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The World Is Your Oyster in Beijing
If you have your sights set on a visit to Beijing, you’re in for a wild ride. China’s capital will have you reeling from sensory overload as you peel back the layers of this simultaneously ancient and modern city. Home to six former Chinese dynasties with a history spanning 21 centuries, plan on booking a hotel for several days to make the most of this dazzling city. Visit the must-see attractions like the Forbidden City and Summer Palace, but don’t forget to soak up the frenetic street scene that comes with a city of 20 million people. Dine like a local on savoury Beijing roast duck, bargain on everything from calligraphy brushes to jewellery at a night market, and step back in time with a ride on a rickshaw. From old to new, Beijing has it all.
Top Five Beijing
Planning a trip to one of China’s most fascinating cities isn’t easy – it’s hard not to get overwhelmed with the sheer volume of sights to take in, but no matter what direction your interests lead you, there are a few attractions that can’t be overlooked. Your trip will be off to a great start with a visit to Temple of Heaven Park. This 267-hectare park might also be the calm before the storm, with its vast grounds offering a respite from the city. Here you will find Confucian order and symmetry at its best, and will learn about the prayer ceremonies that were performed to ask for good harvests and atonement. To dive into another period in history, head over to iconic Tiananmen Square. Known largely for the violent 1989 crackdown on Chinese demonstrators, it’s worth a visit to take in the expanse of the world’s largest square. From here, it’s easy to continue to the Forbidden City located in the heart of Beijing. When you step inside the gates of the largest palace complex in the world, you’ll immediately realize that you might need more time than you thought, and that it might be worth it to hire a guide to get the most out of your visit. The Summer Palace is another mandatory stop on your Beijing itinerary, and if you only have time for one temple, the Buddhist Lama Temple is a showstopper.
Beijing, a Shopper’s Paradise
There’s so much shopping to be done in Beijing that it’s a good idea to stay in one of the hotels close to your main shopping destination. Hauling a bunch of newly purchased wares across the city isn’t anybody’s idea of fun. But no matter where you stay, shopping at Beijing markets is an unparalleled experience that shouldn’t be missed. And what better way to start than at the largest antique market in China? Panjiayuan Antique Market also has the distinction of being one of the most affordable markets in Beijing, especially if you remember to bargain. It’s open seven days a week and has six zones dedicated to things like furniture, paintings, books and handicrafts. If you’re thinking of bringing some souvenirs home with you, a great spot to check out is Qianmen Street. Specializing in traditional Chinese products, there is a good chance that you will find something unique. While you’re at it, the Lao She Teahouse is located nearby, providing a good opportunity to take a break while trying a selection of Chinese teas. If electronic goods are what you are after, Hongqiao Market is packed with every kind of gadget imaginable, and there’s even a seafood market in the basement if you need a snack. While somewhat touristy, Xiushui Street and its silk market is worth a visit for name brand clothes, shoes, and bags – many of which are available in larger sizes, a rarity in Beijing. And prepare to be awestruck by the architectural marvel that is the Galaxy SOHO Mall. What it lacks in cheap deals is made up for by its ultra-modern design that is straight out of a science fiction movie.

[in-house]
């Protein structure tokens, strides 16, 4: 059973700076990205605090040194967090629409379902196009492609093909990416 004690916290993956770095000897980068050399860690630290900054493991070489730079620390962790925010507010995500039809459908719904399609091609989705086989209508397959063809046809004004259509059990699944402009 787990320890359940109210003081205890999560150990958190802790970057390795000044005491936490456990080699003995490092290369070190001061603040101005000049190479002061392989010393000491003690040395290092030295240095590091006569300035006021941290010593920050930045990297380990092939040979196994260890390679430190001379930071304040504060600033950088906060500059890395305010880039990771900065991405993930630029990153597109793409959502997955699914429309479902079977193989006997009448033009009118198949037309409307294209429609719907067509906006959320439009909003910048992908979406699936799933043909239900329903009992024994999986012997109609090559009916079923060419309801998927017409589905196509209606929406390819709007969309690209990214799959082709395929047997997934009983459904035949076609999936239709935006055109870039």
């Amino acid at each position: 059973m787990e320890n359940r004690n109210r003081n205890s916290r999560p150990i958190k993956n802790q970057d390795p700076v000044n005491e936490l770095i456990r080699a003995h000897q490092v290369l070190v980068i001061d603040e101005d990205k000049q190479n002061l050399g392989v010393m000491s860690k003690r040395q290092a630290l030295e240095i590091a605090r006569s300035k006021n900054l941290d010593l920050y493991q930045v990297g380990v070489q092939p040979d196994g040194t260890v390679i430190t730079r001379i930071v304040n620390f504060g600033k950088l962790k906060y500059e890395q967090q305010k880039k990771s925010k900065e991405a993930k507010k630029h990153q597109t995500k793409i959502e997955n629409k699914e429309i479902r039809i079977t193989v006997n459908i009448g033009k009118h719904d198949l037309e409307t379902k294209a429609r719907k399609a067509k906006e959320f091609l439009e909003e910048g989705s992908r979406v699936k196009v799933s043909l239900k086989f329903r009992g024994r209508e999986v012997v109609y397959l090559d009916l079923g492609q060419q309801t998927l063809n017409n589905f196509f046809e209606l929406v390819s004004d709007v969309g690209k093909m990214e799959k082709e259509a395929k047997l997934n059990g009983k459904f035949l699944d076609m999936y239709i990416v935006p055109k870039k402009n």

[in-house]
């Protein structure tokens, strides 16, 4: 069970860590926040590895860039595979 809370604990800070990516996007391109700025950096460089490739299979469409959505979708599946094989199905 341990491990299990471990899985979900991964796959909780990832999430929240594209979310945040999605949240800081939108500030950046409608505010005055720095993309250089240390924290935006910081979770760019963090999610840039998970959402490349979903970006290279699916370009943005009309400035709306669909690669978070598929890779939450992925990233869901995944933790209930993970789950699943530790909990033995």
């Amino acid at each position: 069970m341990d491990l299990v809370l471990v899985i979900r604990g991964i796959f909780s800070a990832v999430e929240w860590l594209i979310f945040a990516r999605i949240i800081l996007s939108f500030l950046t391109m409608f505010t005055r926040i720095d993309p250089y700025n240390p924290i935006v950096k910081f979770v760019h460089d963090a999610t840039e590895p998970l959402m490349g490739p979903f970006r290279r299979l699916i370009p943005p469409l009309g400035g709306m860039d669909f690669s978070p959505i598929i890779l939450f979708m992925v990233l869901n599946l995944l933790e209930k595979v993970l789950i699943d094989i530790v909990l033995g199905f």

Beijing’s Best Outdoor Attractions
While it’s not uncommon to hear stories in the news about Beijing’s air quality issues, there are still many smog-free days to be enjoyed outside. If you’re inclined to find a picturesque spot to unwind in the city, look no further than Houhai Lake. Tranquil waters and swaying willow trees are a good way to set a quieter pace, and the best part is that when action calls, tea shops, hole-in-the-wall cafes and cocktail lounges are within walking distance. Another possibility for some solitude is Sichahai, which boasts not one but three peaceful lakes. It is especially subdued at night time, and you might even see paper boats alight with candles floating on the water. And of course, you can’t plan a trip outside without visiting Beijing’s crown jewel, the Great Wall of China. Some sections of the wall are accessible in about an hour from the city, but it’s worth it to visit a few areas of the Wall to truly appreciate the world’s longest architectural structure.